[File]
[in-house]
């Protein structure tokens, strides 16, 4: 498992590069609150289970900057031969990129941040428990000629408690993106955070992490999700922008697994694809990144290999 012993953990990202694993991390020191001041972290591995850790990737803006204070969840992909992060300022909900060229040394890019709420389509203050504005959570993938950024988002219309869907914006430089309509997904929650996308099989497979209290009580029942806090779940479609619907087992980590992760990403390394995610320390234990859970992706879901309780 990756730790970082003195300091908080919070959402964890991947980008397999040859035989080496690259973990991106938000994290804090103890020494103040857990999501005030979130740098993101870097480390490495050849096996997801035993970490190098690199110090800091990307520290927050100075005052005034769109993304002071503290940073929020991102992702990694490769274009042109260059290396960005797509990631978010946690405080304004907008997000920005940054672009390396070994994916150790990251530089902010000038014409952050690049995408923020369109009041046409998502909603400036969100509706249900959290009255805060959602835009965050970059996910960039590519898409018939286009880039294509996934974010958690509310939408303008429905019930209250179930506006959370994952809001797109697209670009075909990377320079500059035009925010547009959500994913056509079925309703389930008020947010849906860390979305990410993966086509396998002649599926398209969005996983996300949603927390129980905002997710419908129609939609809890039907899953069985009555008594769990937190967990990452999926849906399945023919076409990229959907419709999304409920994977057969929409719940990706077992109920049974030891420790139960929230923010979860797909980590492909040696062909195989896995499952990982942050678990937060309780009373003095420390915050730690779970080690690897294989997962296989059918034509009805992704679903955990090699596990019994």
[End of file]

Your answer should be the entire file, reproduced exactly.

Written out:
[in-house]
């Protein structure tokens, strides 16, 4: 498992590069609150289970900057031969990129941040428990000629408690993106955070992490999700922008697994694809990144290999 012993953990990202694993991390020191001041972290591995850790990737803006204070969840992909992060300022909900060229040394890019709420389509203050504005959570993938950024988002219309869907914006430089309509997904929650996308099989497979209290009580029942806090779940479609619907087992980590992760990403390394995610320390234990859970992706879901309780 990756730790970082003195300091908080919070959402964890991947980008397999040859035989080496690259973990991106938000994290804090103890020494103040857990999501005030979130740098993101870097480390490495050849096996997801035993970490190098690199110090800091990307520290927050100075005052005034769109993304002071503290940073929020991102992702990694490769274009042109260059290396960005797509990631978010946690405080304004907008997000920005940054672009390396070994994916150790990251530089902010000038014409952050690049995408923020369109009041046409998502909603400036969100509706249900959290009255805060959602835009965050970059996910960039590519898409018939286009880039294509996934974010958690509310939408303008429905019930209250179930506006959370994952809001797109697209670009075909990377320079500059035009925010547009959500994913056509079925309703389930008020947010849906860390979305990410993966086509396998002649599926398209969005996983996300949603927390129980905002997710419908129609939609809890039907899953069985009555008594769990937190967990990452999926849906399945023919076409990229959907419709999304409920994977057969929409719940990706077992109920049974030891420790139960929230923010979860797909980590492909040696062909195989896995499952990982942050678990937060309780009373003095420390915050730690779970080690690897294989997962296989059918034509009805992704679903955990090699596990019994």